CLEARWATER, Fla. - One hundred, Jimmy? OK, maybe if you count the exhibition victories you guys seem to regard as annoying speed bumps between the tedium of February workouts and the boredom of those meaningless March games.

I'll give you 88. You're on your own for the rest. Win 100 with this pitching staff, you can broker Mideast peace, then bail out the subprime lenders.

Sorry, but when you break camp - keep down the cheering - that still leaves three more meaningless games up north, three more of nothing more than "getting in my work" so everybody's sharp when the bell rings and the switches are thrown and the 25 guys who sleepwalked through spring training turn into the raging "Beasts of the East." And the last game, the day before

Opening Day, is a bus ride up the Turnpike against the Lehigh

Valley Iron Pigs. (Nobody tell them there's a chance for snow in the long range.)

Here's flu-weakened Charlie Manuel talking Saturday before the Phillies' who-gives-a-bleep loss No. 11 gave them the worst record of the 30 big-league teams:

"Guy says to me the other day when I asked how he thinks he did - and I won't name him -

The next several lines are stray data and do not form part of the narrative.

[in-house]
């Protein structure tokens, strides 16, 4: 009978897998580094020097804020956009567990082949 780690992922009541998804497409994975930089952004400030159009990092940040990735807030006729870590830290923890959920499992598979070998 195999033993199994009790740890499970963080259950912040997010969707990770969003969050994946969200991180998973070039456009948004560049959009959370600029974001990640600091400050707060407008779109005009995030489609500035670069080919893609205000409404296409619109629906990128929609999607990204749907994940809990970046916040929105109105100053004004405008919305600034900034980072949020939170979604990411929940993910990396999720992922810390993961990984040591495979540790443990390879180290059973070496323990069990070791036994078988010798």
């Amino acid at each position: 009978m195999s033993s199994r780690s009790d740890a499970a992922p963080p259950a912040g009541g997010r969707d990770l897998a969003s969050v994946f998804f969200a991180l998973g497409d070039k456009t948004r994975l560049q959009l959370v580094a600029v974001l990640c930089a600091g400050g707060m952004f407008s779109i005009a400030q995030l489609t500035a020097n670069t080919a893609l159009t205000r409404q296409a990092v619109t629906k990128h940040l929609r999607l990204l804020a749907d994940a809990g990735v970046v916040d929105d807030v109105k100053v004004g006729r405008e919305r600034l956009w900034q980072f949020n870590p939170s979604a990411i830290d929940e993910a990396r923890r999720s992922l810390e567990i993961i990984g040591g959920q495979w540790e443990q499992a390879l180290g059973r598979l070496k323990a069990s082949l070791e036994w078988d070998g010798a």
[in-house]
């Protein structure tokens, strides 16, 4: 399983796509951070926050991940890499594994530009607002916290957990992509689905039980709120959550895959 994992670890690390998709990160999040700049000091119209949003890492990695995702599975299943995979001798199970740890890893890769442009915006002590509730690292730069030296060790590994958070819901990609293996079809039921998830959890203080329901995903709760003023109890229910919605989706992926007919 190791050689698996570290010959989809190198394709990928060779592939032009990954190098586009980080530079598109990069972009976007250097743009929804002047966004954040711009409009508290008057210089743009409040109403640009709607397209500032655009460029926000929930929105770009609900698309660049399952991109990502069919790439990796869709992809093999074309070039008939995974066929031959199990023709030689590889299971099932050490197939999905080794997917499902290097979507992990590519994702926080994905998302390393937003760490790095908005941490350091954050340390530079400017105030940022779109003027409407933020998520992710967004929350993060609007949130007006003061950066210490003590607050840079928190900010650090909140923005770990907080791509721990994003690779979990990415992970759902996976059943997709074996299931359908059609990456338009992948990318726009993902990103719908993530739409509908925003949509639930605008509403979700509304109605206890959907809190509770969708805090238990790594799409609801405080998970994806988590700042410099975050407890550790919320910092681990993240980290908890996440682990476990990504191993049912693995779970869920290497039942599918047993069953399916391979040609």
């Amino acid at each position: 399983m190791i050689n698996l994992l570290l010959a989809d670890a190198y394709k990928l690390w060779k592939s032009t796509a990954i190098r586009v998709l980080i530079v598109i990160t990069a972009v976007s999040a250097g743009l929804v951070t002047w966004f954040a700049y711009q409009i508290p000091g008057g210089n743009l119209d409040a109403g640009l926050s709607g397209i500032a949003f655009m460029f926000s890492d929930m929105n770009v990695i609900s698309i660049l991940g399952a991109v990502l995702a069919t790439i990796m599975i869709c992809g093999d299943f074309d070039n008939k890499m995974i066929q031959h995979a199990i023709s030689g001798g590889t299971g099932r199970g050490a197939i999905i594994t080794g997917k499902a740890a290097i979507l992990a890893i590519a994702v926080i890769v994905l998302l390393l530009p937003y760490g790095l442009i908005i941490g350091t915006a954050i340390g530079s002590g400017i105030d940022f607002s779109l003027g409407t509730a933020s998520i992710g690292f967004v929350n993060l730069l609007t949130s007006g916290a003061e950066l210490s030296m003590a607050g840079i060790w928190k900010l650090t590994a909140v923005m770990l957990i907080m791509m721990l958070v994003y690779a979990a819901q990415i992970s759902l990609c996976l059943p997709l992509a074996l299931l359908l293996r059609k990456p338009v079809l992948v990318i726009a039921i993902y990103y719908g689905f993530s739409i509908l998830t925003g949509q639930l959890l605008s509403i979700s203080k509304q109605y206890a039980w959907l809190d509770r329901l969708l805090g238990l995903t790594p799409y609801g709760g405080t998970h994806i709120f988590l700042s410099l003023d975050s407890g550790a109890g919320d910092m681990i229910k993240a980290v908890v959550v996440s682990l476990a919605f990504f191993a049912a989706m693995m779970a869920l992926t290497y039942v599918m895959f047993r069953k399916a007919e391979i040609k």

'I felt real good,' he says. 'I threw all four of my pitches. I hit my spots and I really feel like I had good command.' I told him, 'Well and good, but you got hammered, so how could you have been throwing so damn good?' "

Jimmy, I would love to give you those 100 victories you predicted over the winter at a time when W's are so easy to come by. But I can't, not even as a St. Patrick's Day benediction for a reigning National League MVP.

A year ago at this time, you guys had six starters and four of them were named Brett Myers, Freddy Garcia, Cole Hamels and Jamie Moyer. General manager Pat Gillick thought enough of No. 5, Adam Eaton, to shell out $24.51 million for the oft-injured righthander's services through 2009. And what a chip veteran Jon Lieber figured to be - trade bait in July, bullpen insurance if a setup guy went down, and starter insurance if any of the Phab Phive Phailed. A three-fer.

I will not rehash the gory details of a pitching meltdown where Myers wound up in the bullpen and Garcia turned into pitching's Bear Stearns.

Somehow, despite Charlie's five-by-five club (typical outing: five innings pitched, five earned runs), the Phillies won 89 games, including the one on the final day of the season that brought a defeat-battered city its first division title since 1993. That result was an anomaly in every respect because 89 normally does not get 'er done. But the Mets collapsed like one of those Wall Street

towers filled with bad loans.

Given the circumstances, I don't get the pinstriped strut that has dovetailed into guys not running through bases, neglecting to work counts, failing to throw strike one. Before a team earns "lordly" in front of its name, James, it has to acquire more than 89 W's, followed by a one-and-done rollover to a team of upstarts.